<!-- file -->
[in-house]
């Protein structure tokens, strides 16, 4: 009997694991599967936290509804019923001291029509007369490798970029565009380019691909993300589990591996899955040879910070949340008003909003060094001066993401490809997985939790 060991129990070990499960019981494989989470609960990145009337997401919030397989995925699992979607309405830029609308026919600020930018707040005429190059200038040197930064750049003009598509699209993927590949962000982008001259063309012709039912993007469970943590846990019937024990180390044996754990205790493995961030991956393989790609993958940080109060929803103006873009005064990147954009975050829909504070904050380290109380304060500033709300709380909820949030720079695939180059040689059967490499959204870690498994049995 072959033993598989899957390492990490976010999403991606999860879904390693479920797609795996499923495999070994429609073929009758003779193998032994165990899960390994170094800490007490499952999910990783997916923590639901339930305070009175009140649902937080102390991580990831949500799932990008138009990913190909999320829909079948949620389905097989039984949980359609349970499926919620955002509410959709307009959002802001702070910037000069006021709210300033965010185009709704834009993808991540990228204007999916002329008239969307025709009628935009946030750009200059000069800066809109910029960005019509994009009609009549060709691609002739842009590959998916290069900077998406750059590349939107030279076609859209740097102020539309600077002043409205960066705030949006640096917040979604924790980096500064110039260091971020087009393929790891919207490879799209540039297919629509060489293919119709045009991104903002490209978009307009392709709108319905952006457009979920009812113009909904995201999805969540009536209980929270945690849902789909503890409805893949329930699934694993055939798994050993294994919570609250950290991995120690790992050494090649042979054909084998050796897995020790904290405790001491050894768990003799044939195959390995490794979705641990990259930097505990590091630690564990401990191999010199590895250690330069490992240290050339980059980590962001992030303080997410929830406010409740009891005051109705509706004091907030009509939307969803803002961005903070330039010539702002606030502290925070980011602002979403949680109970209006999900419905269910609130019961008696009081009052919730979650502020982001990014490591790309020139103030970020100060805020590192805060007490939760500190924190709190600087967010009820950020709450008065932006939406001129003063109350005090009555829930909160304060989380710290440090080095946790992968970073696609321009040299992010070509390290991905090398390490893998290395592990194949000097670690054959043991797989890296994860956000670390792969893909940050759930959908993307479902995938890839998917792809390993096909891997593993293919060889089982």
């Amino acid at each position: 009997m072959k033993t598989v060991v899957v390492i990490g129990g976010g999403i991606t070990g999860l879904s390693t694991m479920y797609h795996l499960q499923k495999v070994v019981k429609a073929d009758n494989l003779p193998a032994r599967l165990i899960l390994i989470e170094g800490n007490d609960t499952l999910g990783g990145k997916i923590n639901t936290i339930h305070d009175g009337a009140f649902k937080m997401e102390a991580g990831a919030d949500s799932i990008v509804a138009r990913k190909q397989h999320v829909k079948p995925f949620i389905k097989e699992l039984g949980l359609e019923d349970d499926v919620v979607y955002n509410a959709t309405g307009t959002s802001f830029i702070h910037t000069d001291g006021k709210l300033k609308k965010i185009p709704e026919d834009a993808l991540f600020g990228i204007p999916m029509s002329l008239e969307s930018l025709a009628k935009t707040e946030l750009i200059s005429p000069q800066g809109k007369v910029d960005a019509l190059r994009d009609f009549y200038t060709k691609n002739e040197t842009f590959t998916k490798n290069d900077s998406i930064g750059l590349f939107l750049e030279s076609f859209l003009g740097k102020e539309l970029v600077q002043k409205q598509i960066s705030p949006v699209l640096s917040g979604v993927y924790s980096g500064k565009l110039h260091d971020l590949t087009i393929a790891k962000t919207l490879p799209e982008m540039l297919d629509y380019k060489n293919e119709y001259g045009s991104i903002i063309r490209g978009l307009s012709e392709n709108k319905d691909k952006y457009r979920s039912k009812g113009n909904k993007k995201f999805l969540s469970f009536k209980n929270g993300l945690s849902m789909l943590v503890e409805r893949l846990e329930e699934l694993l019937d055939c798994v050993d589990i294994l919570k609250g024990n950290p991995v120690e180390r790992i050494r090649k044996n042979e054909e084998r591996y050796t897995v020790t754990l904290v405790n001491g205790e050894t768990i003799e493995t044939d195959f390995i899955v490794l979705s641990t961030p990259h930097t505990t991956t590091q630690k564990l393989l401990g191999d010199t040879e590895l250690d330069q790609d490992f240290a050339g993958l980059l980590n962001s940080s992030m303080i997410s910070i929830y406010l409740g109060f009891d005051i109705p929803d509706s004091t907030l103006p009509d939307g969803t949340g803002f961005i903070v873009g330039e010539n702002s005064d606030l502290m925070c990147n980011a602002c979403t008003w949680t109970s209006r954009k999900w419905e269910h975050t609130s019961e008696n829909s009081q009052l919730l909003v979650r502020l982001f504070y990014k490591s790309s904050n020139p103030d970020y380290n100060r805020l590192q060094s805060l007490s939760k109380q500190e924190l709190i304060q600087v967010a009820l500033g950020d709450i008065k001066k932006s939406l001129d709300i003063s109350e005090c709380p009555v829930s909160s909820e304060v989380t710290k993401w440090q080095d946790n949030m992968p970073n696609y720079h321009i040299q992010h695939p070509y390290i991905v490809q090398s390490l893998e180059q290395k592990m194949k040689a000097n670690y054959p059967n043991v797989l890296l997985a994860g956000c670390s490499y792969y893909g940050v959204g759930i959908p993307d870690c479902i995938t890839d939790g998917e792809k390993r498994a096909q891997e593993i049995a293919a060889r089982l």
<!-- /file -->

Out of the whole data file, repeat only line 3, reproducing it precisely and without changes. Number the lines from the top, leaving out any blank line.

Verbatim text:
């Amino acid at each position: 009997m072959k033993t598989v060991v899957v390492i990490g129990g976010g999403i991606t070990g999860l879904s390693t694991m479920y797609h795996l499960q499923k495999v070994v019981k429609a073929d009758n494989l003779p193998a032994r599967l165990i899960l390994i989470e170094g800490n007490d609960t499952l999910g990783g990145k997916i923590n639901t936290i339930h305070d009175g009337a009140f649902k937080m997401e102390a991580g990831a919030d949500s799932i990008v509804a138009r990913k190909q397989h999320v829909k079948p995925f949620i389905k097989e699992l039984g949980l359609e019923d349970d499926v919620v979607y955002n509410a959709t309405g307009t959002s802001f830029i702070h910037t000069d001291g006021k709210l300033k609308k965010i185009p709704e026919d834009a993808l991540f600020g990228i204007p999916m029509s002329l008239e969307s930018l025709a009628k935009t707040e946030l750009i200059s005429p000069q800066g809109k007369v910029d960005a019509l190059r994009d009609f009549y200038t060709k691609n002739e040197t842009f590959t998916k490798n290069d900077s998406i930064g750059l590349f939107l750049e030279s076609f859209l003009g740097k102020e539309l970029v600077q002043k409205q598509i960066s705030p949006v699209l640096s917040g979604v993927y924790s980096g500064k565009l110039h260091d971020l590949t087009i393929a790891k962000t919207l490879p799209e982008m540039l297919d629509y380019k060489n293919e119709y001259g045009s991104i903002i063309r490209g978009l307009s012709e392709n709108k319905d691909k952006y457009r979920s039912k009812g113009n909904k993007k995201f999805l969540s469970f009536k209980n929270g993300l945690s849902m789909l943590v503890e409805r893949l846990e329930e699934l694993l019937d055939c798994v050993d589990i294994l919570k609250g024990n950290p991995v120690e180390r790992i050494r090649k044996n042979e054909e084998r591996y050796t897995v020790t754990l904290v405790n001491g205790e050894t768990i003799e493995t044939d195959f390995i899955v490794l979705s641990t961030p990259h930097t505990t991956t590091q630690k564990l393989l401990g191999d010199t040879e590895l250690d330069q790609d490992f240290a050339g993958l980059l980590n962001s940080s992030m303080i997410s910070i929830y406010l409740g109060f009891d005051i109705p929803d509706s004091t907030l103006p009509d939307g969803t949340g803002f961005i903070v873009g330039e010539n702002s005064d606030l502290m925070c990147n980011a602002c979403t008003w949680t109970s209006r954009k999900w419905e269910h975050t609130s019961e008696n829909s009081q009052l919730l909003v979650r502020l982001f504070y990014k490591s790309s904050n020139p103030d970020y380290n100060r805020l590192q060094s805060l007490s939760k109380q500190e924190l709190i304060q600087v967010a009820l500033g950020d709450i008065k001066k932006s939406l001129d709300i003063s109350e005090c709380p009555v829930s909160s909820e304060v989380t710290k993401w440090q080095d946790n949030m992968p970073n696609y720079h321009i040299q992010h695939p070509y390290i991905v490809q090398s390490l893998e180059q290395k592990m194949k040689a000097n670690y054959p059967n043991v797989l890296l997985a994860g956000c670390s490499y792969y893909g940050v959204g759930i959908p993307d870690c479902i995938t890839d939790g998917e792809k390993r498994a096909q891997e593993i049995a293919a060889r089982l």